The Ring

New hospital simulation centre enhances health students' learning

Thu, 2015-09-17 13:01

Students and staff from the School of Nursing at the new centre.
Students and staff from the School of Nursing at the new centre.

The tension in the operating room was palpable as the patient’s heart rate skyrocketed unexpectedly during surgery on her fractured ankle. Julie, the 19-year-old soccer player under local anaesthetic, worriedly asked what was wrong. The medical and nursing team reassured her as they quickly assessed and took action to stabilize her condition.

Despite its location in the Royal Jubilee Hospital, this was not a typical operating room. Nor was Julie a typical patient; she’s actually a life-like mannequin. Both are part of the new $2.9-million Centre for Interprofessional Clinical Simulation Learning, a partnership between UVic’s School of Nursing, UBC’s Faculty of Medicine and Island Health.

Galiano Island field school breathes new life into learning

Tue, 2015-09-08 14:47

Student at field school. Photo: UVic photo services
Student at field school. Photo: UVic photo services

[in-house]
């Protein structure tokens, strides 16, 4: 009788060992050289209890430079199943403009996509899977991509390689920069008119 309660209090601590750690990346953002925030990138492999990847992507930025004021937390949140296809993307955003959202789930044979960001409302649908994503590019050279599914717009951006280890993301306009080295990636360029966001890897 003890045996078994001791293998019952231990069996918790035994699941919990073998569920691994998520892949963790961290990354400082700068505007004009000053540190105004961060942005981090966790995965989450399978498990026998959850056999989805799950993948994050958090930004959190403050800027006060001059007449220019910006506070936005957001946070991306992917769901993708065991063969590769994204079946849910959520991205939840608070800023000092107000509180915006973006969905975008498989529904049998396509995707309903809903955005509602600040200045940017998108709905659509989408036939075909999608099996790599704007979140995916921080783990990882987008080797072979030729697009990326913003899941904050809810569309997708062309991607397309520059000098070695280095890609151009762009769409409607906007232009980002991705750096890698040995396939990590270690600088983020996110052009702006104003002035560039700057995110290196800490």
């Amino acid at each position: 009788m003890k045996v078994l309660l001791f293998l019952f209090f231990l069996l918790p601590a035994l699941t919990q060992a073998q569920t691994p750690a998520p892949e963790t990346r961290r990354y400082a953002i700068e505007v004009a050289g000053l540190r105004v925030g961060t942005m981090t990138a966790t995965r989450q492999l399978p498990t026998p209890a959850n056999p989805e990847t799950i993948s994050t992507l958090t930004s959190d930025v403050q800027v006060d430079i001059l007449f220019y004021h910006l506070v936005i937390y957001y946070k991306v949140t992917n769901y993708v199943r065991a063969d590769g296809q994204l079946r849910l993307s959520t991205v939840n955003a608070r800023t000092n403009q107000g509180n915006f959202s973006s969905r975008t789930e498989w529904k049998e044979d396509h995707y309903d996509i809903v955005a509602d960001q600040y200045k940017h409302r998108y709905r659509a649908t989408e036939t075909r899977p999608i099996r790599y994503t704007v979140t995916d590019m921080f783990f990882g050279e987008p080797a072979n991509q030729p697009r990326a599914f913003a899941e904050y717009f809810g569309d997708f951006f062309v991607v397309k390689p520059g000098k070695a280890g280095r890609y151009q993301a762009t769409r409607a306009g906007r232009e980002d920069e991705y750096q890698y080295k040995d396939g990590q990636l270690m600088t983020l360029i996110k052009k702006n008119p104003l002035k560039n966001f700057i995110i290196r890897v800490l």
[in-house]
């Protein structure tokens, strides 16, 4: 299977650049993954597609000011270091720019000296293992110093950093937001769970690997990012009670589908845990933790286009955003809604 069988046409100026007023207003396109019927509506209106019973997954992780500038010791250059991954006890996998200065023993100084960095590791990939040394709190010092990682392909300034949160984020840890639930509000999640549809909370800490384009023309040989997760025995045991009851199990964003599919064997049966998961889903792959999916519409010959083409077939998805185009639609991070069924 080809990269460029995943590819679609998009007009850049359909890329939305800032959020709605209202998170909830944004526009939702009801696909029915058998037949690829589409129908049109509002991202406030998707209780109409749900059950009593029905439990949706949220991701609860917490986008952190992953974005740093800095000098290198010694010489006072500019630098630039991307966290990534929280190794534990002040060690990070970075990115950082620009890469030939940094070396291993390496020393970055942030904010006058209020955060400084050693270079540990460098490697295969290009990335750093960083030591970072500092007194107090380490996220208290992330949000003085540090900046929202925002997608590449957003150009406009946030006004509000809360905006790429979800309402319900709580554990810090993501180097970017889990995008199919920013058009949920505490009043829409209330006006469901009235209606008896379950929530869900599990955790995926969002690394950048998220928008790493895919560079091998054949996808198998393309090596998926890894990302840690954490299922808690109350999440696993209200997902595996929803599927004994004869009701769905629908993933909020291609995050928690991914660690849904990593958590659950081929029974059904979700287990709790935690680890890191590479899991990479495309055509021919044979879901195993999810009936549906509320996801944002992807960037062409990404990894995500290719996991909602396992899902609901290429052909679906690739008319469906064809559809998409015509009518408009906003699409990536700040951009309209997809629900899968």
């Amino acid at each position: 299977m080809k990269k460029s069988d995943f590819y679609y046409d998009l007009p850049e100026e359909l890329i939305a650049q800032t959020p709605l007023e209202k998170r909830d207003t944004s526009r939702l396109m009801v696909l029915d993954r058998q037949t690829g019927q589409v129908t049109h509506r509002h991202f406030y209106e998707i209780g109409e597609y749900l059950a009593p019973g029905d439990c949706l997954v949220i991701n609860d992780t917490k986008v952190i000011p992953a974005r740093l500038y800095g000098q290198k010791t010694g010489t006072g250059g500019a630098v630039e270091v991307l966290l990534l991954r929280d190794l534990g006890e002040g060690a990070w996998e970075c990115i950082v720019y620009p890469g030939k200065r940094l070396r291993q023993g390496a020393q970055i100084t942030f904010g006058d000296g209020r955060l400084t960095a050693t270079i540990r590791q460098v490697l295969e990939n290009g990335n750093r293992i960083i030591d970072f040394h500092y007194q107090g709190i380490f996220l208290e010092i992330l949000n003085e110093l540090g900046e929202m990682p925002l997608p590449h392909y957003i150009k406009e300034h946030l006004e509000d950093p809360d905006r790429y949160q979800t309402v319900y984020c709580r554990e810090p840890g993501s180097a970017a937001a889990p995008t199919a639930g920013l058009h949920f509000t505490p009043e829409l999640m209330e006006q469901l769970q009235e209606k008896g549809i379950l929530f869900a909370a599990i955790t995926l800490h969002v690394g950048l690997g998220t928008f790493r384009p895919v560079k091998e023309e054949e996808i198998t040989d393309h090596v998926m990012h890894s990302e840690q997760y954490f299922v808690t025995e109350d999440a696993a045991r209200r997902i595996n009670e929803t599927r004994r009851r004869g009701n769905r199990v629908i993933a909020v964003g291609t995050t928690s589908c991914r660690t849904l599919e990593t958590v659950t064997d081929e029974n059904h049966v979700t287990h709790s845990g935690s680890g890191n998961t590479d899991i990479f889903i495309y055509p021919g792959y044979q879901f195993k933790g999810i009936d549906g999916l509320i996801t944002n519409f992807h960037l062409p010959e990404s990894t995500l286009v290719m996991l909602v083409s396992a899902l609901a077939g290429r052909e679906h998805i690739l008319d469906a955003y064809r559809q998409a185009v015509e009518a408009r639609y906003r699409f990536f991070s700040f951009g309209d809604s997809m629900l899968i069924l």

In July, under a blistering hot sun, 15 students and environmental studies professor Dr. Eric Higgs waited to embark on a unique learning adventure at the Galiano Island Land Conservancy Learning Centre.

During the following week, as part of the Ecological Restoration field school, the students share meals together and work intensely on group projects—off the grid, with no internet, and with the outdoor environment of the island’s District Lot 57 as their principal classroom. The lot, owned by the Galiano Island Conservancy Association, was once an active logging  and farming site. But now, it’s home to the Learning Centre, and Galiano Island residents want the land ecologically restored. That’s where the thinking, learning and labors of the students in the field school come in.

UVic student heads to Australia on first Indigenous co-op exchange

Tue, 2015-09-08 14:42

Elder May Sam providing guidance to Hanton. Credit: UVic photo services
Elder May Sam providing guidance to Hanton. Credit: UVic photo services

When UVic student Kimberly Hanton packed her bags for her work term in Australia last month, she carried words of encouragement from the local Indigenous Elders. Hanton recently embarked on the university’s first Indigenous co-op exchange after attending a departure ceremony at First Peoples House in her honour.